We observed association between rs17880135 in the 3′ region of superoxide dismutase 1 (SOD1) and the incidence of both severe nephropathy (hazard ratio [HR] 2.62 [95% CI 1.64– 4.18], P = 5.6 × 10−5, q = 0.06) and persistent microalbuminuria (1.82 [1.29 –2.57], P = 6.4 × 10−4, q = 0.46). Sequencing and fine-mapping identified additional SOD1 variants, including rs202446, rs9974610, and rs204732, which were also associated (P < 10−3) with persistent microalbuminuria, whereas rs17880135 and rs17881180 were similarly associated with the development of severe nephropathy. Attempts to replicate the findings in three cross-sectional case-control studies produced equivocal results. We observed no striking differences between risk genotypes in serum SOD activity, serum SOD1 mass, or SOD1 mRNA expression in lymphoblastoid cell lines.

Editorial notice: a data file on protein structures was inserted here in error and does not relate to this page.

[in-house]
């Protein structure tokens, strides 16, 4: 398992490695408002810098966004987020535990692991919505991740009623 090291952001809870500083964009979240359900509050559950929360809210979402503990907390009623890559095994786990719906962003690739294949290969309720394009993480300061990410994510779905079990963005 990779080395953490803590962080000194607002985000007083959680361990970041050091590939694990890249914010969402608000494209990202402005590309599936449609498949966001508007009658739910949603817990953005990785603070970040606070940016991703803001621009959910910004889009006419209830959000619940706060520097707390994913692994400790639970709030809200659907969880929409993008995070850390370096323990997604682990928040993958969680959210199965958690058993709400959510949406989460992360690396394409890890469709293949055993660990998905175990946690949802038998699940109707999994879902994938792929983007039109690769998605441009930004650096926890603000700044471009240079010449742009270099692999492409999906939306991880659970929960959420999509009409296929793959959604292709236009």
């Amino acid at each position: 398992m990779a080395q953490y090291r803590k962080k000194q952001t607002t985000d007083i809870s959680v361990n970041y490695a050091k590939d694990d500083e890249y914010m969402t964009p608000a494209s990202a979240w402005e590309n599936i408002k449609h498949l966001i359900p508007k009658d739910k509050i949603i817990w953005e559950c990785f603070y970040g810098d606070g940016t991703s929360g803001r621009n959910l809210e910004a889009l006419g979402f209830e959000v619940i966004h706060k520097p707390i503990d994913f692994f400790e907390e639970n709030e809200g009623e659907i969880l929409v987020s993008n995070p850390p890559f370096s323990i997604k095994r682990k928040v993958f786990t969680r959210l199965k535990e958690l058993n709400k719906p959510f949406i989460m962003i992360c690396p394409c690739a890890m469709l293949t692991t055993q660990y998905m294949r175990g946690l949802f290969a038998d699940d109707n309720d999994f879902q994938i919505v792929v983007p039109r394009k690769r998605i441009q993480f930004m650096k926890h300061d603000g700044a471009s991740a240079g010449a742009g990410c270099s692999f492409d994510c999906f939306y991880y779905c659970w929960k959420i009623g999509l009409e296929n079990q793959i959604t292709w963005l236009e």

Multiple variations in SOD1 are significantly associated with persistent microalbuminuria and severe nephropathy in the DCCT/EDIC study.